McConnell: I won't leave the state in a crisis - - Columbia, South Carolina |

McConnell: I won't leave the state in a crisis

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Democratic Sen. Yancey McGill could be South Carolina's next lieutenant governor.

McGill said Thursday he will decide over the legislative break whether he's willing to leave his Senate seat of 26 years to step into the state's No. 2 position. The 61-year-old Kingstree senator says he's praying about the decision.

McGill could be elected Senate president pro tem when the Legislature returns for a special session in two weeks. He would then step up to replace Lt. Gov. Glenn McConnell, who's resigning to take his new job as president of the College of Charleston. Voters elect the next lieutenant governor in November.

Sen. John Courson stepped down as Senate president pro tem Wednesday to ensure he could keep his Senate seat and not be forced to temporarily be lieutenant governor.

Being lieutenant governor in the Palmetto State is a mixed bag at best. Not as much power, money or potential to lay the groundwork to seek higher office including the number one job as voters might think.

That's why some highly influential elected officials have simply said no.

State House veterans know the building sitting on the corner of Senate and Pendleton Streets and named after legendary lawmaker Edgar Brown.

They might not realize in the mid-1960's the powerful democrat from Barnwell found himself under pressure to become South Carolina's Lieutenant Governor.

He declined and the office stayed vacant for two years.

Now 47 years later, Richland republican Senator John Courson has made a similar decision.

Even quitting his position as senate President Pro Tem to avoid being forced into the Lieutenant Governor's office.

Pickens Senator Larry Martin understands why. He doesn't want the slot either.

"There is very little time left for the lieutenant governor to exercise any type of official duty," Martin said. "And then you'd be done. You'd walk out on the steps into the landscape in January without the ability to continue to serve out your senate term."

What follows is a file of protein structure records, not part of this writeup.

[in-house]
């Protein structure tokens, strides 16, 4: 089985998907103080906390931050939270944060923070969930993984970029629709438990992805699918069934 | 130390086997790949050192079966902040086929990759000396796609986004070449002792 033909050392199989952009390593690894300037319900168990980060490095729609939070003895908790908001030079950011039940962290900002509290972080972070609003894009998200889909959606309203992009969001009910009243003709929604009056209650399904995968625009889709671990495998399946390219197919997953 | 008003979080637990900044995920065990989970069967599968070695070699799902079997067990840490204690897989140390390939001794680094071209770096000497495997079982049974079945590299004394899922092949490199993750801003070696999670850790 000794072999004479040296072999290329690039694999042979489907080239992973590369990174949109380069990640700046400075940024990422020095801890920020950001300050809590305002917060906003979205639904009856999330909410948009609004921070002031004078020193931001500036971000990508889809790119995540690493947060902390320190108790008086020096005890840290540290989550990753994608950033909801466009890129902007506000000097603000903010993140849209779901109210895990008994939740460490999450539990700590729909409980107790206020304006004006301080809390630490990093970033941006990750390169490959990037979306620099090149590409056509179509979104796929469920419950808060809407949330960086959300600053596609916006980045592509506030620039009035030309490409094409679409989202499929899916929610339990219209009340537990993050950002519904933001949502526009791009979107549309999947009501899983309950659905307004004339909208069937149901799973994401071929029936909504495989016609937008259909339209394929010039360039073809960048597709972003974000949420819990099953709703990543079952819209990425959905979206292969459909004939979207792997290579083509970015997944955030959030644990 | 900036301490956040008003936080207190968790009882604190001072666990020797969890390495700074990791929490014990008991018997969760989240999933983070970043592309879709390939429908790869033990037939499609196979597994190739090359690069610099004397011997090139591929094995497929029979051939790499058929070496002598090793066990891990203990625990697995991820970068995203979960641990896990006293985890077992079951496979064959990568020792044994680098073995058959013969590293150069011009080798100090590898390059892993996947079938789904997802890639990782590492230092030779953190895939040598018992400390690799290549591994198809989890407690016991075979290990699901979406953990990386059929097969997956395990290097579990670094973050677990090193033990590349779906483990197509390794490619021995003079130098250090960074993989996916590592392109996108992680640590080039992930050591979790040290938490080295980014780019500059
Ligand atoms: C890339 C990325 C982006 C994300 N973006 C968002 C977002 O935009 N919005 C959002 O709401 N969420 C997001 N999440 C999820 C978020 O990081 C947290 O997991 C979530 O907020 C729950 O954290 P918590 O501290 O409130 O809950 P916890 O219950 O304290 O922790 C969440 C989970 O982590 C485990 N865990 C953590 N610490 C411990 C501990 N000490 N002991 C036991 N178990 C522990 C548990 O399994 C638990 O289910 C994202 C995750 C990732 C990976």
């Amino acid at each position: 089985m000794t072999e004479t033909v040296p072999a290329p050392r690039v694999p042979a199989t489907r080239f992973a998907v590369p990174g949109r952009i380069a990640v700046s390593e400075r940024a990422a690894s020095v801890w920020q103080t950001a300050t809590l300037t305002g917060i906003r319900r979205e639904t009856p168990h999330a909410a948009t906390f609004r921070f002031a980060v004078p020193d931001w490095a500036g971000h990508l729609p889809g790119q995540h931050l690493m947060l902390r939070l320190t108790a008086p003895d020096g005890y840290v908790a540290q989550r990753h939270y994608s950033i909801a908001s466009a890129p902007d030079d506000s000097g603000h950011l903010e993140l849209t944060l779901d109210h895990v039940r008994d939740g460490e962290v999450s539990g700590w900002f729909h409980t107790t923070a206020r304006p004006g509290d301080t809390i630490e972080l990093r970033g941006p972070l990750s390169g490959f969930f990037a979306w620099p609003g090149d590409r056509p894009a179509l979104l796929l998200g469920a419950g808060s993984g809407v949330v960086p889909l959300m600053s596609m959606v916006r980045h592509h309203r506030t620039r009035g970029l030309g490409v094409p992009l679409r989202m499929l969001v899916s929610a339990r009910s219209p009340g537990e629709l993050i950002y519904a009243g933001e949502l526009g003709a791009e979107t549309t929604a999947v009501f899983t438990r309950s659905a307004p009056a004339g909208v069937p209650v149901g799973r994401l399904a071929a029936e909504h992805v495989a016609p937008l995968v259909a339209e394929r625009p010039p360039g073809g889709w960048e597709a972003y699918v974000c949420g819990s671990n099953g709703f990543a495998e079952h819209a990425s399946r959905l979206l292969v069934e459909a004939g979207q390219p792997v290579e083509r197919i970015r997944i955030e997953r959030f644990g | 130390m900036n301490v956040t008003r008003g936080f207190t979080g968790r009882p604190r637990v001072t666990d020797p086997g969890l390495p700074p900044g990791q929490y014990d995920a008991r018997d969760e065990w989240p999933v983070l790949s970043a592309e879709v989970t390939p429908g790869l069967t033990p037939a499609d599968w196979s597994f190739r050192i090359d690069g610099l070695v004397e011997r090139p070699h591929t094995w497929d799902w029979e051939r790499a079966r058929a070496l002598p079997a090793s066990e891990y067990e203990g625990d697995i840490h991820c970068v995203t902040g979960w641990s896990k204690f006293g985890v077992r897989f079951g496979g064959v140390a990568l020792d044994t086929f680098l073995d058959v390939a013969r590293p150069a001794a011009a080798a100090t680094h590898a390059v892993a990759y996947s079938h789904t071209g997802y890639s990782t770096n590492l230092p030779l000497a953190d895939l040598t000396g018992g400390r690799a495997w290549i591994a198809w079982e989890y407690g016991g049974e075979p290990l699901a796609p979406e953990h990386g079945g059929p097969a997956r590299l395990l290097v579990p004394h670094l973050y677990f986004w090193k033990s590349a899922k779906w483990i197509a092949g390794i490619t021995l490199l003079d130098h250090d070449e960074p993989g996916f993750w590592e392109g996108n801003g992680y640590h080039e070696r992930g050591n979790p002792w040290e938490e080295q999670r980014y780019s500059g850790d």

And yet many others want the job quite badly.

Four republicans who will square off in debate Thursday and democratic House member from Bamberg Bakari Sellers.

"For a long period of time, individuals just have not done with that office what they should," Sellers said. "We expect to have the wherewithal, the ideas, the vision and the experience to get it done.

In this state, the lieutenant governor is politically weak.

The officeholder can preside over the senate, break the occasional tie vote and oversee the Office on Aging.

The pay is mediocre around $46,000, which ranks among the nation's bottom five salaries.

Some have said it might be best to just get rid of the office altogether.

Martin introduced a bill to do that a few years ago.

"I didn't believe that the office of lieutenant governor, having presided over the senate a lot myself over the years, I just didn't feel like that was something we need to have an outsider coming in to do for us," Martin said.

And no matter who wins when voters go to the polls in November, that man might not be able to repeat.

In 2018, governor and lieutenant governor will run as a team.

Current Lt. Governor Glenn McConnell will stay on the job until senators choose a new president pro tem but no later than June 19.

McConnell had planned to resign today to begin his transition into the presidency of the College of Charleston.

It's not clear yet whether anyone takes over as lieutenant governor after McConnell leaves.

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